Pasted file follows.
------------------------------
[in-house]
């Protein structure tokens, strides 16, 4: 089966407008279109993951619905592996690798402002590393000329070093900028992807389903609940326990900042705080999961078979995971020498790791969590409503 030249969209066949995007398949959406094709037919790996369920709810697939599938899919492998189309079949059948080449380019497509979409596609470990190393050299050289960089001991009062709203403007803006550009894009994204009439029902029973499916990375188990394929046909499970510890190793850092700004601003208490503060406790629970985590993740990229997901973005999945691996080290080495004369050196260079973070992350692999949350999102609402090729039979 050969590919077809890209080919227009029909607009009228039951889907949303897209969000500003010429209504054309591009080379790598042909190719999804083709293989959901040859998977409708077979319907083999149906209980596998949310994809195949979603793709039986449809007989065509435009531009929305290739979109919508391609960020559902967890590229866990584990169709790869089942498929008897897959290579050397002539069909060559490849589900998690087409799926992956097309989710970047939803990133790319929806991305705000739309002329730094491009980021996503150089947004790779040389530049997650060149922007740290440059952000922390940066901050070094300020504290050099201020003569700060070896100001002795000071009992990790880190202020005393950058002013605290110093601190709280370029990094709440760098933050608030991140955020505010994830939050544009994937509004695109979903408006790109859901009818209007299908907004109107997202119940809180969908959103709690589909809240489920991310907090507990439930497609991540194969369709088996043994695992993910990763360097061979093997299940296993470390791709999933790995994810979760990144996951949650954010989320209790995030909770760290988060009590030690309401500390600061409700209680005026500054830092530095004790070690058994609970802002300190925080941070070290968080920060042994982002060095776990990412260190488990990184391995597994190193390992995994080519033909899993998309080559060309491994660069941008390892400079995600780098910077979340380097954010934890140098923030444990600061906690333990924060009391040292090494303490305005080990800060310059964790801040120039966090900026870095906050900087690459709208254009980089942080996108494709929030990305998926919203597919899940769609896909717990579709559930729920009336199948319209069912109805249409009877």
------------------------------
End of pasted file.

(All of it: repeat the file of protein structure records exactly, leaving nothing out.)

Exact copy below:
[in-house]
């Protein structure tokens, strides 16, 4: 089966407008279109993951619905592996690798402002590393000329070093900028992807389903609940326990900042705080999961078979995971020498790791969590409503 030249969209066949995007398949959406094709037919790996369920709810697939599938899919492998189309079949059948080449380019497509979409596609470990190393050299050289960089001991009062709203403007803006550009894009994204009439029902029973499916990375188990394929046909499970510890190793850092700004601003208490503060406790629970985590993740990229997901973005999945691996080290080495004369050196260079973070992350692999949350999102609402090729039979 050969590919077809890209080919227009029909607009009228039951889907949303897209969000500003010429209504054309591009080379790598042909190719999804083709293989959901040859998977409708077979319907083999149906209980596998949310994809195949979603793709039986449809007989065509435009531009929305290739979109919508391609960020559902967890590229866990584990169709790869089942498929008897897959290579050397002539069909060559490849589900998690087409799926992956097309989710970047939803990133790319929806991305705000739309002329730094491009980021996503150089947004790779040389530049997650060149922007740290440059952000922390940066901050070094300020504290050099201020003569700060070896100001002795000071009992990790880190202020005393950058002013605290110093601190709280370029990094709440760098933050608030991140955020505010994830939050544009994937509004695109979903408006790109859901009818209007299908907004109107997202119940809180969908959103709690589909809240489920991310907090507990439930497609991540194969369709088996043994695992993910990763360097061979093997299940296993470390791709999933790995994810979760990144996951949650954010989320209790995030909770760290988060009590030690309401500390600061409700209680005026500054830092530095004790070690058994609970802002300190925080941070070290968080920060042994982002060095776990990412260190488990990184391995597994190193390992995994080519033909899993998309080559060309491994660069941008390892400079995600780098910077979340380097954010934890140098923030444990600061906690333990924060009391040292090494303490305005080990800060310059964790801040120039966090900026870095906050900087690459709208254009980089942080996108494709929030990305998926919203597919899940769609896909717990579709559930729920009336199948319209069912109805249409009877």